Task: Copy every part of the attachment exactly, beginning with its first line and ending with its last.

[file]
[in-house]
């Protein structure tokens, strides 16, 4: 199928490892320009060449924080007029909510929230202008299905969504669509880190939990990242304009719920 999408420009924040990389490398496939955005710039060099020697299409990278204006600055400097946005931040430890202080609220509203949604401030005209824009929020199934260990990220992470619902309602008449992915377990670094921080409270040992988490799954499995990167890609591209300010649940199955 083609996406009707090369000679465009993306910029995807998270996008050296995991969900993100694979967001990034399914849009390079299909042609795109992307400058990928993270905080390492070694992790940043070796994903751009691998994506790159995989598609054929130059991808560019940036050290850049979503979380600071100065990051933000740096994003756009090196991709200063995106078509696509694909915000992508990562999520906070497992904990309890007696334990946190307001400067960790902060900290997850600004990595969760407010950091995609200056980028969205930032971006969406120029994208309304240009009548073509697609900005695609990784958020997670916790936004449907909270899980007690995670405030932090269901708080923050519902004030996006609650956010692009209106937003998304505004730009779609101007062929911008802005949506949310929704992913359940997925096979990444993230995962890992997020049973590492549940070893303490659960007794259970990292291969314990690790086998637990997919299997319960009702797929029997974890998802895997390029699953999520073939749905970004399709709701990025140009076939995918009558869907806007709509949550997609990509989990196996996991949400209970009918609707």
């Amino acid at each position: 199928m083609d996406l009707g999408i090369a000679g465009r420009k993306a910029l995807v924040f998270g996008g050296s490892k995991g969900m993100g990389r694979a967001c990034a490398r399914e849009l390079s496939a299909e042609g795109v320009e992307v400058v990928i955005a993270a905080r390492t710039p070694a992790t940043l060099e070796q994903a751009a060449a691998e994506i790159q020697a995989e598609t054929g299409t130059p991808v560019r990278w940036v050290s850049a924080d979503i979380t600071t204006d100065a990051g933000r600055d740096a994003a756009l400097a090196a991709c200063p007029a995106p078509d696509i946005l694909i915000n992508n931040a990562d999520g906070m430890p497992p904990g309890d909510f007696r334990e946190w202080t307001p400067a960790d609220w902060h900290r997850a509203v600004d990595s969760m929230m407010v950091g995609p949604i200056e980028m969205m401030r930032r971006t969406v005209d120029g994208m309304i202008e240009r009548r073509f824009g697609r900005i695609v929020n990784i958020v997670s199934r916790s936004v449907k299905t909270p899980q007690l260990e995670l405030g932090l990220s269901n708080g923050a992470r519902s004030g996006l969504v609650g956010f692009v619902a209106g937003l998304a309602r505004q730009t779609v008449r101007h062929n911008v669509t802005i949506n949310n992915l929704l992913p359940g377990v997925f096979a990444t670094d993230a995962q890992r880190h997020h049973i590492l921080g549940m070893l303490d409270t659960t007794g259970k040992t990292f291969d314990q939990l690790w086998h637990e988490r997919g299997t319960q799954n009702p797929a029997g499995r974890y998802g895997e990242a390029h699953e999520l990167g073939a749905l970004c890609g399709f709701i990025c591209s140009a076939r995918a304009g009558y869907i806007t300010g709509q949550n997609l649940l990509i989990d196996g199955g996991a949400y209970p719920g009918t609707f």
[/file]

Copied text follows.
[in-house]
């Protein structure tokens, strides 16, 4: 199928490892320009060449924080007029909510929230202008299905969504669509880190939990990242304009719920 999408420009924040990389490398496939955005710039060099020697299409990278204006600055400097946005931040430890202080609220509203949604401030005209824009929020199934260990990220992470619902309602008449992915377990670094921080409270040992988490799954499995990167890609591209300010649940199955 083609996406009707090369000679465009993306910029995807998270996008050296995991969900993100694979967001990034399914849009390079299909042609795109992307400058990928993270905080390492070694992790940043070796994903751009691998994506790159995989598609054929130059991808560019940036050290850049979503979380600071100065990051933000740096994003756009090196991709200063995106078509696509694909915000992508990562999520906070497992904990309890007696334990946190307001400067960790902060900290997850600004990595969760407010950091995609200056980028969205930032971006969406120029994208309304240009009548073509697609900005695609990784958020997670916790936004449907909270899980007690995670405030932090269901708080923050519902004030996006609650956010692009209106937003998304505004730009779609101007062929911008802005949506949310929704992913359940997925096979990444993230995962890992997020049973590492549940070893303490659960007794259970990292291969314990690790086998637990997919299997319960009702797929029997974890998802895997390029699953999520073939749905970004399709709701990025140009076939995918009558869907806007709509949550997609990509989990196996996991949400209970009918609707």
């Amino acid at each position: 199928m083609d996406l009707g999408i090369a000679g465009r420009k993306a910029l995807v924040f998270g996008g050296s490892k995991g969900m993100g990389r694979a967001c990034a490398r399914e849009l390079s496939a299909e042609g795109v320009e992307v400058v990928i955005a993270a905080r390492t710039p070694a992790t940043l060099e070796q994903a751009a060449a691998e994506i790159q020697a995989e598609t054929g299409t130059p991808v560019r990278w940036v050290s850049a924080d979503i979380t600071t204006d100065a990051g933000r600055d740096a994003a756009l400097a090196a991709c200063p007029a995106p078509d696509i946005l694909i915000n992508n931040a990562d999520g906070m430890p497992p904990g309890d909510f007696r334990e946190w202080t307001p400067a960790d609220w902060h900290r997850a509203v600004d990595s969760m929230m407010v950091g995609p949604i200056e980028m969205m401030r930032r971006t969406v005209d120029g994208m309304i202008e240009r009548r073509f824009g697609r900005i695609v929020n990784i958020v997670s199934r916790s936004v449907k299905t909270p899980q007690l260990e995670l405030g932090l990220s269901n708080g923050a992470r519902s004030g996006l969504v609650g956010f692009v619902a209106g937003l998304a309602r505004q730009t779609v008449r101007h062929n911008v669509t802005i949506n949310n992915l929704l992913p359940g377990v997925f096979a990444t670094d993230a995962q890992r880190h997020h049973i590492l921080g549940m070893l303490d409270t659960t007794g259970k040992t990292f291969d314990q939990l690790w086998h637990e988490r997919g299997t319960q799954n009702p797929a029997g499995r974890y998802g895997e990242a390029h699953e999520l990167g073939a749905l970004c890609g399709f709701i990025c591209s140009a076939r995918a304009g009558y869907i806007t300010g709509q949550n997609l649940l990509i989990d196996g199955g996991a949400y209970p719920g009918t609707f």